January 13, 2011

Day 13: The Battle of Ai

I'm dropping the Game of Risk comparison for now. Explaining all the rules has become too cumbersome for me right now. If you're saying, "Phew," know that I am too! That being said, I want to continue with a discussion on strongholds. I think this is exactly what God wants me looking into right now. I'm glad you're coming along for the ride.

Today I was reading about the battle of Ai, the second battle Joshua faced with the Israelites in the Promised Land. As I read the story, I was encouraged to know that the struggle against disobedience and strongholds has been around for a long time. However, I was slightly discouraged because even though I won't die physically for my disobedience, something definitely dies when I don't make the right choices in my life. I have asked the Lord to reveal to me how this story can relate to my life under the New Covenant. Hopefully, He'll give me an answer by the time I'm done writing.

Here's the story (my paraphrase from Joshua 6 and 7 with quotes from NIV, unless otherwise noted):

The Battle of Ai actually begins just before the Israelites gave the great shout that demolished the wall of Jericho. On the seventh day, Joshua gives this command: "Shout! For the Lord has given you the city! The city and all that is in it are to be devoted to the Lord. Only Rahab the prostitute and all who are with her in her house shall be spared, because she hid the spies we sent. But keep away from the devoted things, so that you will not bring about your own destruction by taking any of them. Otherwise you will make the camp of Israel liable to destruction and bring trouble on it." (6:16-19)

Just like a parent, Joshua gives the boundary and the clear consequences for disobedience: Take stuff, and you'll bring trouble upon yourself and the community. Of course, their shout is a smashing success, and "they devoted the city to the Lord and destroyed with the sword every living thing in it--men and women, young and old, cattle, sheep and donkeys...They burned the whole city and everything in it, but they put the silver and gold and the articles of bronze and iron into the treasury of the Lord's house." (6:21, 24)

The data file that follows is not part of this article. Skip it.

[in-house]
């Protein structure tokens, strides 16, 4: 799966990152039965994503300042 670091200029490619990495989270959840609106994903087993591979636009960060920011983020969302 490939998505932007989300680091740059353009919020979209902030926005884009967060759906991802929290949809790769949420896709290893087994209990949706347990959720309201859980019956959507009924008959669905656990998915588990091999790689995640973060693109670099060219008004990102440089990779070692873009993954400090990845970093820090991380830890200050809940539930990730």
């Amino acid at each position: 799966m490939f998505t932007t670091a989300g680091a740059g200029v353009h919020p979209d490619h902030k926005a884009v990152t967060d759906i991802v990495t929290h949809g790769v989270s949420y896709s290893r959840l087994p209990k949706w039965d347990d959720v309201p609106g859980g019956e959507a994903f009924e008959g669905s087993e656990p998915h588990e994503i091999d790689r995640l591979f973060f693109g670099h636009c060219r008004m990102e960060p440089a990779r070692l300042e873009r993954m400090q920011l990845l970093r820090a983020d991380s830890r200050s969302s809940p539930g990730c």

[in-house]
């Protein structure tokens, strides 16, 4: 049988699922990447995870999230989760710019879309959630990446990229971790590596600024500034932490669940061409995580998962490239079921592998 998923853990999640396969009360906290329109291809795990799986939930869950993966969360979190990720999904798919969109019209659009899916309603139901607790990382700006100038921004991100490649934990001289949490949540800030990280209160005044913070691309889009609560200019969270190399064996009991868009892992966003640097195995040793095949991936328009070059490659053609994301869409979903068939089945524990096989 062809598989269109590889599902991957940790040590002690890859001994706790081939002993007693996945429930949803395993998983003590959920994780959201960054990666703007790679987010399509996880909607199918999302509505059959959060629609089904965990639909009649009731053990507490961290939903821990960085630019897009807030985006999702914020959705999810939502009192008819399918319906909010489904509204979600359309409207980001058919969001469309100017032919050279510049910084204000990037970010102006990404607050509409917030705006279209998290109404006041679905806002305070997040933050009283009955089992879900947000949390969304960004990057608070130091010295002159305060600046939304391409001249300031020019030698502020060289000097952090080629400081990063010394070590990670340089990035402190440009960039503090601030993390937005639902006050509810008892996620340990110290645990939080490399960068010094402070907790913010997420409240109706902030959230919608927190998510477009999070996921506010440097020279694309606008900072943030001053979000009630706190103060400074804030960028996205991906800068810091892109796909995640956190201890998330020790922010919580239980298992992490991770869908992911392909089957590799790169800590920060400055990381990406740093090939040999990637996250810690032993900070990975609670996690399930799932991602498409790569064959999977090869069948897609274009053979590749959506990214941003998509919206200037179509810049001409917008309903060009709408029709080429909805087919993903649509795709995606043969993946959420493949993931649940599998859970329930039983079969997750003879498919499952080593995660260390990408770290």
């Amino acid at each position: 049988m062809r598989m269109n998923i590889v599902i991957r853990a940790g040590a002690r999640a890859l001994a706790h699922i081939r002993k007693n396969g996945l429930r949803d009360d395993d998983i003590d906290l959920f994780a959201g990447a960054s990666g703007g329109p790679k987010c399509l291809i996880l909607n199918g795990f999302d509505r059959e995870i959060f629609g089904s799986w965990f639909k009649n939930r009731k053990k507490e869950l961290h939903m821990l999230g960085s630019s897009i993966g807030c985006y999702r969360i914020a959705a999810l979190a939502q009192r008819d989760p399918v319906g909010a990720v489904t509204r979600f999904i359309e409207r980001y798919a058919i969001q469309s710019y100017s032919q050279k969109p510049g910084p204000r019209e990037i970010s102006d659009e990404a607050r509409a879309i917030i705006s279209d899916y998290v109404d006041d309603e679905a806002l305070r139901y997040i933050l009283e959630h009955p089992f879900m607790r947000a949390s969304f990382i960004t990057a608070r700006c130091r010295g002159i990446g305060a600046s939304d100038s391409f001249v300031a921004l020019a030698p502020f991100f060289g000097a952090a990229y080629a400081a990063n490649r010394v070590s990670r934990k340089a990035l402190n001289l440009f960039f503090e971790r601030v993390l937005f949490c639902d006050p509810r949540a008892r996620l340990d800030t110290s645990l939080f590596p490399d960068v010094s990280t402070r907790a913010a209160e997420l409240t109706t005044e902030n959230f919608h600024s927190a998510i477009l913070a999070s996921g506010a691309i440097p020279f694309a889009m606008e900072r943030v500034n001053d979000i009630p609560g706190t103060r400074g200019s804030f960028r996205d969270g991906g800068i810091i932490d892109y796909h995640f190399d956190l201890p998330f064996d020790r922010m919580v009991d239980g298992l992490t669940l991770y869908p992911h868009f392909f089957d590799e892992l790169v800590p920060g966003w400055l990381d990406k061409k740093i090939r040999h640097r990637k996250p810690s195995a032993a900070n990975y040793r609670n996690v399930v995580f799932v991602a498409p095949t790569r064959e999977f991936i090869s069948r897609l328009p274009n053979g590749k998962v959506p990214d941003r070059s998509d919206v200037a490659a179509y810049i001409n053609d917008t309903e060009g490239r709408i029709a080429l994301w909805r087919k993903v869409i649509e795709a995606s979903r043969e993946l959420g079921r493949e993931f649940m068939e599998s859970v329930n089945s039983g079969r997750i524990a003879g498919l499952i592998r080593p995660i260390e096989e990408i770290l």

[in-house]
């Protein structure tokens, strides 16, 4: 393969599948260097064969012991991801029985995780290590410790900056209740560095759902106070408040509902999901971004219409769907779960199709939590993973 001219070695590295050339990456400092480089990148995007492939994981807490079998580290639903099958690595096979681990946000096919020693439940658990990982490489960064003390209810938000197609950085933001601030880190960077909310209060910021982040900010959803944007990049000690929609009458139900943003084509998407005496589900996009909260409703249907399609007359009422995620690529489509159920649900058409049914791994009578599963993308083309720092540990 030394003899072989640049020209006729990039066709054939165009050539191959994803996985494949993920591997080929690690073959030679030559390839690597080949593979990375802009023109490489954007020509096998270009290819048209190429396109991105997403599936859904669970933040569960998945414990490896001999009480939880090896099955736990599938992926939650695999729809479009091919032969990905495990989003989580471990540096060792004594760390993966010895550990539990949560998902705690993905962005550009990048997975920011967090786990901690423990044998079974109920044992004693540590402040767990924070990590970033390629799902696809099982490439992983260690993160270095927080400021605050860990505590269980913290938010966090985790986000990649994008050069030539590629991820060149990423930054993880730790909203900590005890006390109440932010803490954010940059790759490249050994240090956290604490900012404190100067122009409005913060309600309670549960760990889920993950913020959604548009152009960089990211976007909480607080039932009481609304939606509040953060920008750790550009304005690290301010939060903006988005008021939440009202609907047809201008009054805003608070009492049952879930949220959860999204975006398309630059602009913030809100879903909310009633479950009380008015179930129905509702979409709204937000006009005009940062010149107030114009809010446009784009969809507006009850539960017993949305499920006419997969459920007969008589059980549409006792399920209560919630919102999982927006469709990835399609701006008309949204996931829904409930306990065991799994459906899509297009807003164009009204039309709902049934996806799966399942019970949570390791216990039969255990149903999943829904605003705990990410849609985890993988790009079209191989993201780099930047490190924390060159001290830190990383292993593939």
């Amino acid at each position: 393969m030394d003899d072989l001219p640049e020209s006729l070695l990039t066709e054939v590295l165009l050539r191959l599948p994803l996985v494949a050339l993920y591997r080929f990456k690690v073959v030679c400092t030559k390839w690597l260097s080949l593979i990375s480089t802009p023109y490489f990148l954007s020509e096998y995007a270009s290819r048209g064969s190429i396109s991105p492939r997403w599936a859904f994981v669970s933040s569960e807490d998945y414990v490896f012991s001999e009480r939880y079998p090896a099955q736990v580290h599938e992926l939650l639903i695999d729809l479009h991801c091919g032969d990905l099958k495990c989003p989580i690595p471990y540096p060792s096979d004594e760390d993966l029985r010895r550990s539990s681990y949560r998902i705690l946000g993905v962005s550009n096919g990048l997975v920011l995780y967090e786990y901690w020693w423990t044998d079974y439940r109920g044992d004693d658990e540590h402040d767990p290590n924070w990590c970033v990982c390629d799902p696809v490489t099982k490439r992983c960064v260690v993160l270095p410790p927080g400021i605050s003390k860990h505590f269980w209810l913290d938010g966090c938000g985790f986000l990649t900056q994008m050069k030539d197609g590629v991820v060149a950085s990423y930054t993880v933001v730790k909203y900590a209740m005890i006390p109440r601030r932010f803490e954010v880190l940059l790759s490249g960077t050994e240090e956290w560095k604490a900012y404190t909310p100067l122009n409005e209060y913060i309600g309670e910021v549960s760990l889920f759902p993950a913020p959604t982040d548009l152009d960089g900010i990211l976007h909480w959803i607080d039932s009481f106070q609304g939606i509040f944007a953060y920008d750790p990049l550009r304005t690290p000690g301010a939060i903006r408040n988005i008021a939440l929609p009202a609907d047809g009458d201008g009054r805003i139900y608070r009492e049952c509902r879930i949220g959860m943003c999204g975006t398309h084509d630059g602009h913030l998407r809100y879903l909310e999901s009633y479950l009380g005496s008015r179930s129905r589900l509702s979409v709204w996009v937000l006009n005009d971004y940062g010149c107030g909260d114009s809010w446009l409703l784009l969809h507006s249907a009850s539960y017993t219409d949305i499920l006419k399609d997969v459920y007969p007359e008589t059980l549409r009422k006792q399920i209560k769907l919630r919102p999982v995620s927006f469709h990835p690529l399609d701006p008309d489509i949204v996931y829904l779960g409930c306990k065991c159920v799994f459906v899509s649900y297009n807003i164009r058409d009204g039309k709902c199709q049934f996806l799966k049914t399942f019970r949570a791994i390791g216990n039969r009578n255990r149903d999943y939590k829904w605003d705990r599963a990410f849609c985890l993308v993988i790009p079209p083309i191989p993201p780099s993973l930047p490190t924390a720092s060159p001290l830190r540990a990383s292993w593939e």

The next verses remind me of what I learned when I wrote Utter Annihilation. Joshua pronounces: "Cursed before the Lord is the man who undertakes to rebuild this city, Jericho: At the cost of his firstborn son will he lay its foundations; at the cost of his youngest will he set up its gates." (6:26) After this great victory, the chapter ends with the statement that the Lord's favor rested with Joshua, and his fame spread throughout the land (6:27).

The Israelites were well on their way to a spectacular life filled with milk and honey. They conquered their enemies in their first battle in the Promised Land. Unfortunately, their victory didn't last long. I turned the page and read these fateful words: "But Israel violated the instructions about the things set apart for the Lord. A man named Achan had stolen some of these dedicated things, so the Lord was very angry with the Israelites." (7:1, NLT)

This breach of command was kept as a family secret within the household of Achan. Confident of their strength, the spies Joshua sent to investigate the next stronghold, Ai, returned saying, "There's no need for all of us to go up there; it won't take more than two or three thousand men to attack Ai." (7:2, NLT)